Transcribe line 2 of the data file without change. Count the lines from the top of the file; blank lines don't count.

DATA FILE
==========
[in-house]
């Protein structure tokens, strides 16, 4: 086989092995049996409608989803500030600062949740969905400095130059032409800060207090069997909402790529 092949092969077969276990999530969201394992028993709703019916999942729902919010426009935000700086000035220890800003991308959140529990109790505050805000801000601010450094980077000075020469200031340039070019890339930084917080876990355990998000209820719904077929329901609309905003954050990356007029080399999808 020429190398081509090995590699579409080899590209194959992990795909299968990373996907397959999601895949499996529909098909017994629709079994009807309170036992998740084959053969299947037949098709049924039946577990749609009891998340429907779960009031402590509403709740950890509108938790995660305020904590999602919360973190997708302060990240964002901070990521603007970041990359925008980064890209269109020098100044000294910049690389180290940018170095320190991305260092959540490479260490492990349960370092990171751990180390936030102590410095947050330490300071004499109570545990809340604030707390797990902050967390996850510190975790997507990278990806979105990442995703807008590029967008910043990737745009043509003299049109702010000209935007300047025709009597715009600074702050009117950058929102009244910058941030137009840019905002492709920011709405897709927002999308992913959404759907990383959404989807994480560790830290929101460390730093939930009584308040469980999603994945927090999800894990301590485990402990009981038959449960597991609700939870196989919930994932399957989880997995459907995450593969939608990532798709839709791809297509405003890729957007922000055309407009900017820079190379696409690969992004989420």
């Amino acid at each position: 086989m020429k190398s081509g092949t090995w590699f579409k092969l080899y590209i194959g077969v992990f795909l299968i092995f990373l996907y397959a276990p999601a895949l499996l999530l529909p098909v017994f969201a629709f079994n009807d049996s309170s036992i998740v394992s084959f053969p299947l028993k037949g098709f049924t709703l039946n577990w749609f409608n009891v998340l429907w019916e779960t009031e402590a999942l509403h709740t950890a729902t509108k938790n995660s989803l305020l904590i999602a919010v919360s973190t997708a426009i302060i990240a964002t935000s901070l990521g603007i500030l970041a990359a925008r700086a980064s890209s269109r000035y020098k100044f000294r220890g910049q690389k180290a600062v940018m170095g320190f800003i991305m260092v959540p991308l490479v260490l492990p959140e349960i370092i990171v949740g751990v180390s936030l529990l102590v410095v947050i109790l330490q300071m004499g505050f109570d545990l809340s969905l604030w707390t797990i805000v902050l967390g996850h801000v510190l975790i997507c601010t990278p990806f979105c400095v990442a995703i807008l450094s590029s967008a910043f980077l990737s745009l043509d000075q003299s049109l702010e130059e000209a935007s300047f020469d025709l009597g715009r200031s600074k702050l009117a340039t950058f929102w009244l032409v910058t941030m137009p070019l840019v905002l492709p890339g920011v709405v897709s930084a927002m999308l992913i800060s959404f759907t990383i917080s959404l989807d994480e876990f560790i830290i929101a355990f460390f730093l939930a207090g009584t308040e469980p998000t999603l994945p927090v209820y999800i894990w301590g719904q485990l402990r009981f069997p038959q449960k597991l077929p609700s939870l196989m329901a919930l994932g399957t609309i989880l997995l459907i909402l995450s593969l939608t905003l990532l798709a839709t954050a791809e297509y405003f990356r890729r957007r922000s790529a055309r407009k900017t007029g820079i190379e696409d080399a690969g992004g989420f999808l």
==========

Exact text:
């Protein structure tokens, strides 16, 4: 086989092995049996409608989803500030600062949740969905400095130059032409800060207090069997909402790529 092949092969077969276990999530969201394992028993709703019916999942729902919010426009935000700086000035220890800003991308959140529990109790505050805000801000601010450094980077000075020469200031340039070019890339930084917080876990355990998000209820719904077929329901609309905003954050990356007029080399999808 020429190398081509090995590699579409080899590209194959992990795909299968990373996907397959999601895949499996529909098909017994629709079994009807309170036992998740084959053969299947037949098709049924039946577990749609009891998340429907779960009031402590509403709740950890509108938790995660305020904590999602919360973190997708302060990240964002901070990521603007970041990359925008980064890209269109020098100044000294910049690389180290940018170095320190991305260092959540490479260490492990349960370092990171751990180390936030102590410095947050330490300071004499109570545990809340604030707390797990902050967390996850510190975790997507990278990806979105990442995703807008590029967008910043990737745009043509003299049109702010000209935007300047025709009597715009600074702050009117950058929102009244910058941030137009840019905002492709920011709405897709927002999308992913959404759907990383959404989807994480560790830290929101460390730093939930009584308040469980999603994945927090999800894990301590485990402990009981038959449960597991609700939870196989919930994932399957989880997995459907995450593969939608990532798709839709791809297509405003890729957007922000055309407009900017820079190379696409690969992004989420």